I'll compile a list of errors I commonly find in the stories I come across:
• Their is different from They're.
Their is used if you want to indicate that a group of people own something.
Example: That is their property.
They're is just short for They are. It's used when you want to refer to a group of people themselves.
Example: They're the owners of that property.
• Adding an s to a word means that there is more than one of it. But, adding 's does not do the same thing.
s plus a noun makes it plural.
Example: Car s = Cars (More than one car)
John wished he had a lot of cars.
's plus a noun results in the possessive form. In other words, when you want indicate ownership.
Example: John 's = John's
That is John's car.
• If a word starts with a vowel (a, e, i, o, u), then you use an. If a word starts with a consonant (the rest of the alphabet minus the vowels), then you use a. However, there are exceptions. If a vowel is pronounced as a consonant, then you do not have to use an.
Examples: This is an egg. (We used an because the word 'egg' starts with e, a vowel)
The couple next door are having a fight. (We used a because the word 'fight' starts with f, a consonant)
Jane is planning to buy a unicycle. (We used a because even if the word 'unicycle' starts with a vowel, the letter u is pronounced in the same way as the letter y)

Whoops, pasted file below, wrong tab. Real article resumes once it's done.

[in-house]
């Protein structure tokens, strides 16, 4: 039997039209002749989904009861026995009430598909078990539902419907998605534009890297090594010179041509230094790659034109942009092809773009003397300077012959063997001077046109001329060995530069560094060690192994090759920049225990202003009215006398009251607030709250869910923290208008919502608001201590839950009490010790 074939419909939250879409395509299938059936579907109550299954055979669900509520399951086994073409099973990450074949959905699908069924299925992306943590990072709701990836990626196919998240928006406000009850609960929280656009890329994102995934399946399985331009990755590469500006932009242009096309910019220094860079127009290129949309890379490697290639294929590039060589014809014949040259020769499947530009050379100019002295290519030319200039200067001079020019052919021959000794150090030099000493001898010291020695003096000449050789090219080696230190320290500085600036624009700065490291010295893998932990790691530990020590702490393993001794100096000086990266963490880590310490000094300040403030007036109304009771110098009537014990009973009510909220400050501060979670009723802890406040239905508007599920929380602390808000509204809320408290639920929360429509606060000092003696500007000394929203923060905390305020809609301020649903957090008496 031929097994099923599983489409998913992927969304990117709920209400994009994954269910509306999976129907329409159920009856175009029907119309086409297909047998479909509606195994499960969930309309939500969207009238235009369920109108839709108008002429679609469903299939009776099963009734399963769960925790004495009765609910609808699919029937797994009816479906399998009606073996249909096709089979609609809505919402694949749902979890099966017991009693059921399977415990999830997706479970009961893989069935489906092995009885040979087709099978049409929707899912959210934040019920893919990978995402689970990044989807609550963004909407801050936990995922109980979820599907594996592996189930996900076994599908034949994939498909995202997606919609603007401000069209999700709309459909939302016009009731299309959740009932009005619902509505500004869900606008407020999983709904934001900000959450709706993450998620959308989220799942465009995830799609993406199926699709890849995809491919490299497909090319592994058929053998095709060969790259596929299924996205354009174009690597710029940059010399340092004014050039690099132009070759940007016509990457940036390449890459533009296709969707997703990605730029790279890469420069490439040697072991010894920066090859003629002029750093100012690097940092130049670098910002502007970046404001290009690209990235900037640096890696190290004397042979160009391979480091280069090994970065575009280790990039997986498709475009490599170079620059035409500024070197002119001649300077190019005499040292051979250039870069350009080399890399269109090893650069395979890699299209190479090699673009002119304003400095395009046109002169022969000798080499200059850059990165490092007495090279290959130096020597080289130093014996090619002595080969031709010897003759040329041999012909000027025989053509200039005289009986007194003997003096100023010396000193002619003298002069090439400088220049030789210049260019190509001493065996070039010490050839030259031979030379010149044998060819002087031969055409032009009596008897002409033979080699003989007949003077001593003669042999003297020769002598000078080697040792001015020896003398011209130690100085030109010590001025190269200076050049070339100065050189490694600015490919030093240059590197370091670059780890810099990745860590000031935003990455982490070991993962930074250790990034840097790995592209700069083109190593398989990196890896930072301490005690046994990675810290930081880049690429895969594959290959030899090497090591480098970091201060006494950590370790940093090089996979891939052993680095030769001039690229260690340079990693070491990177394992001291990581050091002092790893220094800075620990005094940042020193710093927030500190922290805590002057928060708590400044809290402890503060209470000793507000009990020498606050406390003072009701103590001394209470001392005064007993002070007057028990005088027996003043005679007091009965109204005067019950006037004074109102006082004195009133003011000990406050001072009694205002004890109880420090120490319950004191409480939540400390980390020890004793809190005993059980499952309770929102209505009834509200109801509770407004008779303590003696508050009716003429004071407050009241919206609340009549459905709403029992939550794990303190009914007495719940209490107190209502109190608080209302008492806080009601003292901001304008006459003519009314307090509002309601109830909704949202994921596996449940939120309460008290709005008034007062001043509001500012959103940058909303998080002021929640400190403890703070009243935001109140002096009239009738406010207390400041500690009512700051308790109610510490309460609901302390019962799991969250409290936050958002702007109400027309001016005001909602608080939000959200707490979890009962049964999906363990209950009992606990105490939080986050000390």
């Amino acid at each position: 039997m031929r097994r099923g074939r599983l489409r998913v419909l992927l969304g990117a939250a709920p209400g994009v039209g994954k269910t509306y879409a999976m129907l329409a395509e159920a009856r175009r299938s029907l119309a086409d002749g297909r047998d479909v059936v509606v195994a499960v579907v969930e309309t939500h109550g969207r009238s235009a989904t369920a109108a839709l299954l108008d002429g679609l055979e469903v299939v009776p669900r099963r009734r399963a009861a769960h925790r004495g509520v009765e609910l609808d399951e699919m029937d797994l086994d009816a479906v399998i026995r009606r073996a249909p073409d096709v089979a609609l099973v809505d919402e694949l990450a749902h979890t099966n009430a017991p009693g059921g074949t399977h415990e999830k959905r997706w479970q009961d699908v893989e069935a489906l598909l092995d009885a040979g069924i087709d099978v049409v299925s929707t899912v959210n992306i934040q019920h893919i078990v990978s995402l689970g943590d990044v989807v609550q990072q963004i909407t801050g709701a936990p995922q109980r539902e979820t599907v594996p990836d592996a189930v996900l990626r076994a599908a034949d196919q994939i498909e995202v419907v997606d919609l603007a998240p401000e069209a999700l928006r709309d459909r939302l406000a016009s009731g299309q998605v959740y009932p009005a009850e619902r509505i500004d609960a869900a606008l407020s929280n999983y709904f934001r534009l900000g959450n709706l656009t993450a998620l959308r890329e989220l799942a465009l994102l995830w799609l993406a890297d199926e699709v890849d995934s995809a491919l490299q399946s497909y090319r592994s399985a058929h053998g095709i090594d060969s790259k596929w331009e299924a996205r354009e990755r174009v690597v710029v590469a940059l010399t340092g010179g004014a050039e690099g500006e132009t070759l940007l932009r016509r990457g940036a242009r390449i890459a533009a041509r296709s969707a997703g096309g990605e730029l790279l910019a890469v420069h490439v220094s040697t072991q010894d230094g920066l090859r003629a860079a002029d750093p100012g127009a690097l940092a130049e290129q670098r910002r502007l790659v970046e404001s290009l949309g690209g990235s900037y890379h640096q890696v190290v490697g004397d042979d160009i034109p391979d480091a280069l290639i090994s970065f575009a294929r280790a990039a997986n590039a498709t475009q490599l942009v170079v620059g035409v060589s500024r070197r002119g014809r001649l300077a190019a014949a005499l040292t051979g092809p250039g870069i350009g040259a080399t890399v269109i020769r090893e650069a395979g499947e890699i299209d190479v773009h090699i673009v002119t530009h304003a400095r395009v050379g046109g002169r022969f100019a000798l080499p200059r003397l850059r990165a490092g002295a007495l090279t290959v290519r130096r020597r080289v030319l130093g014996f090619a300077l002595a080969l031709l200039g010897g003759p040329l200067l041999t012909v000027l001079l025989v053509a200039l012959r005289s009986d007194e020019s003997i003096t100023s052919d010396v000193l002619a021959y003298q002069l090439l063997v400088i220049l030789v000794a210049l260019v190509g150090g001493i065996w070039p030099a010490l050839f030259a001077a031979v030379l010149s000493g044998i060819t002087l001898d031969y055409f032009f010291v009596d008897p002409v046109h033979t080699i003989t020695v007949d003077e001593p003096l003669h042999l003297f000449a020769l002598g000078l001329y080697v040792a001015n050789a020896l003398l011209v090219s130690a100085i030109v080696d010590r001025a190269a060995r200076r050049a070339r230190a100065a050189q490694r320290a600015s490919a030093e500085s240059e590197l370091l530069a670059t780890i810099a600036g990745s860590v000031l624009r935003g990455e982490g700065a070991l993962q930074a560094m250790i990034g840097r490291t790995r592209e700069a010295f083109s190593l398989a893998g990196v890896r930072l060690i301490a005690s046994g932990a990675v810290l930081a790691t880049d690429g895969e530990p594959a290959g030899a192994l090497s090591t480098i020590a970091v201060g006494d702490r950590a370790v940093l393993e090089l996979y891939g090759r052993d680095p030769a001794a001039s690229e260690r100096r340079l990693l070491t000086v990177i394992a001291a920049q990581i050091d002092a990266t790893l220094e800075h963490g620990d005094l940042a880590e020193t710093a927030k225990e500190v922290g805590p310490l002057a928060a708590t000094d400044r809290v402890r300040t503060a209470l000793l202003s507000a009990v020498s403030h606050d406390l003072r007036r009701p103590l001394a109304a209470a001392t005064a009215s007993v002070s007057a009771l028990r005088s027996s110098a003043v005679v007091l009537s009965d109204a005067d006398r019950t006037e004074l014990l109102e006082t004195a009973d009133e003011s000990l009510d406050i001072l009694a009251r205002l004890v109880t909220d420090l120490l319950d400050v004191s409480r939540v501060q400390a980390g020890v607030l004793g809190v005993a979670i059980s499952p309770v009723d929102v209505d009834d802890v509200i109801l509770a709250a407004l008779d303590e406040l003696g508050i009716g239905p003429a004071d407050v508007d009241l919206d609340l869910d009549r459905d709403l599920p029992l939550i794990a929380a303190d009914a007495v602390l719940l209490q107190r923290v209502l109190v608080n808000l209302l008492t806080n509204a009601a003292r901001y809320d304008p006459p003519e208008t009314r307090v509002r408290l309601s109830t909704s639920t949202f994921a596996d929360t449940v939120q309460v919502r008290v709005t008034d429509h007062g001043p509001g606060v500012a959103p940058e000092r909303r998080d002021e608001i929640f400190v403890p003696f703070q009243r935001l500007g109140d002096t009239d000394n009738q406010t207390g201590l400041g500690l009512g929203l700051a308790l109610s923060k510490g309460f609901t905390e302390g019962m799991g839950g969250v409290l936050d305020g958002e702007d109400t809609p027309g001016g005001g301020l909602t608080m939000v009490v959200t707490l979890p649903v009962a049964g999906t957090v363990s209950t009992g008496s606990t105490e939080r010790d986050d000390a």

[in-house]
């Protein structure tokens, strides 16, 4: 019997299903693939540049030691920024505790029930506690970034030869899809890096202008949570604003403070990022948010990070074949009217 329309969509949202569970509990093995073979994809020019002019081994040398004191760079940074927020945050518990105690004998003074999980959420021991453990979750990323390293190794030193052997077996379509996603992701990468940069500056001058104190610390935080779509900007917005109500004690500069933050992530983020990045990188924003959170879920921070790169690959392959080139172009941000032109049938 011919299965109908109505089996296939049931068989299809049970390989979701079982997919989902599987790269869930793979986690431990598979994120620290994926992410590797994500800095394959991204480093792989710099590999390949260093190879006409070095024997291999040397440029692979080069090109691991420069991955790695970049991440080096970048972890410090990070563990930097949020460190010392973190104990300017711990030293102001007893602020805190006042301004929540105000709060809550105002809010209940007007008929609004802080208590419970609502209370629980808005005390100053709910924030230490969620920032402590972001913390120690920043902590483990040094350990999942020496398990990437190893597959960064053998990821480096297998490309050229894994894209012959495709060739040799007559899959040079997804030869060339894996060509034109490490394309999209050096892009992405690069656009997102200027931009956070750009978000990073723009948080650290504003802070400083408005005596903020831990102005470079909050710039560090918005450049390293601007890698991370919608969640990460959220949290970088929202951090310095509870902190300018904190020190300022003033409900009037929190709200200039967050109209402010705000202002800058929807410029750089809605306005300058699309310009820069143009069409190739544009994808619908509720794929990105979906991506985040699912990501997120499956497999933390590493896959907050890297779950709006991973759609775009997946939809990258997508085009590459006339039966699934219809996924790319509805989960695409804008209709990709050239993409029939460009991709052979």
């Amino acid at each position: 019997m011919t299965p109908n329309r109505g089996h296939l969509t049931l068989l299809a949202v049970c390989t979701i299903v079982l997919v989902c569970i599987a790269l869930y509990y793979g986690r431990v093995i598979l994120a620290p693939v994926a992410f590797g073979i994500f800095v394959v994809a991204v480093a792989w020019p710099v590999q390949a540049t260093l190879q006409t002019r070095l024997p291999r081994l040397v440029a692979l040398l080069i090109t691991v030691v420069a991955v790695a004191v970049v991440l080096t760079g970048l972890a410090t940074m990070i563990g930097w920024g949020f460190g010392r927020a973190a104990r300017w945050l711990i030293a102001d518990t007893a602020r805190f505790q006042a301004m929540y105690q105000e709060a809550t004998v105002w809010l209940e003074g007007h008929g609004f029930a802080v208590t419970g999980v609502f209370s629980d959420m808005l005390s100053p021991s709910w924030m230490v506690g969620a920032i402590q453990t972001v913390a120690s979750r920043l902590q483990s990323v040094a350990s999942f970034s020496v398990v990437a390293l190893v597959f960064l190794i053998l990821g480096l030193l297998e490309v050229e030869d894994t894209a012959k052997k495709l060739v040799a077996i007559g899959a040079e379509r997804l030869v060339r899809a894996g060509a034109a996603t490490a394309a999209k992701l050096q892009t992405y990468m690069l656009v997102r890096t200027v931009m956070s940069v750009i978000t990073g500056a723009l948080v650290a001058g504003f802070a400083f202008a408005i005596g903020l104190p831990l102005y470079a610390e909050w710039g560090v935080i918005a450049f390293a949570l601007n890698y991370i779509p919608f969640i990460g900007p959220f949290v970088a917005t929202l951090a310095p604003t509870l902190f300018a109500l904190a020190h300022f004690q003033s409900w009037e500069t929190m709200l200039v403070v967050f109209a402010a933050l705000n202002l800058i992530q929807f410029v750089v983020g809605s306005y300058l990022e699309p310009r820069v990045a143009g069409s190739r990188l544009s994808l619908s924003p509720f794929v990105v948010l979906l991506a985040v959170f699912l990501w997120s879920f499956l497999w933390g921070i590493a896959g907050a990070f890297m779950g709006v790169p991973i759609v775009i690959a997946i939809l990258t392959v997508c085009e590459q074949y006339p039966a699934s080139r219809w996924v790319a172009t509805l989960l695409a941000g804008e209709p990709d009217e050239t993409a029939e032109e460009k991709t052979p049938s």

• To is not the same as too.
To is often used when you want to refer to the result of an action, or the action that needs to be taken and what it will result in.
Example: For my sister to be saved, I need to go on a perilous journey.
Too is used to indicate if something is rather excessive.
Example: The heat is so great that it's too much for my suit to take.
For authors who have popular stories but are being discouraged by the hate, keep in mind that with popularity comes infamy. The more popular something is, the higher the chances are that people will hate it. So do not lose hope and continue what you're doing if you can clearly see that people like what you're doing. Certain people just like to hate more than love and we can't change that. Just give it your best and don't give up.
I like crossovers because it's a simple story with a simple idea and a simple premise. And yet, not too many people get it right.
When it comes to romance, I don't think a shipping pair should be established right at the beginning. Instead, it should come as a result of the interactions between characters as the story progresses.
To me, the best SI is the supportive kind. As in, an SI that's not here to steal the spotlight but is here to be the crutch for the main characters. Even if it's manipulative, I don't mind it if it's being done for the sake of making things better (or unexpectedly worst).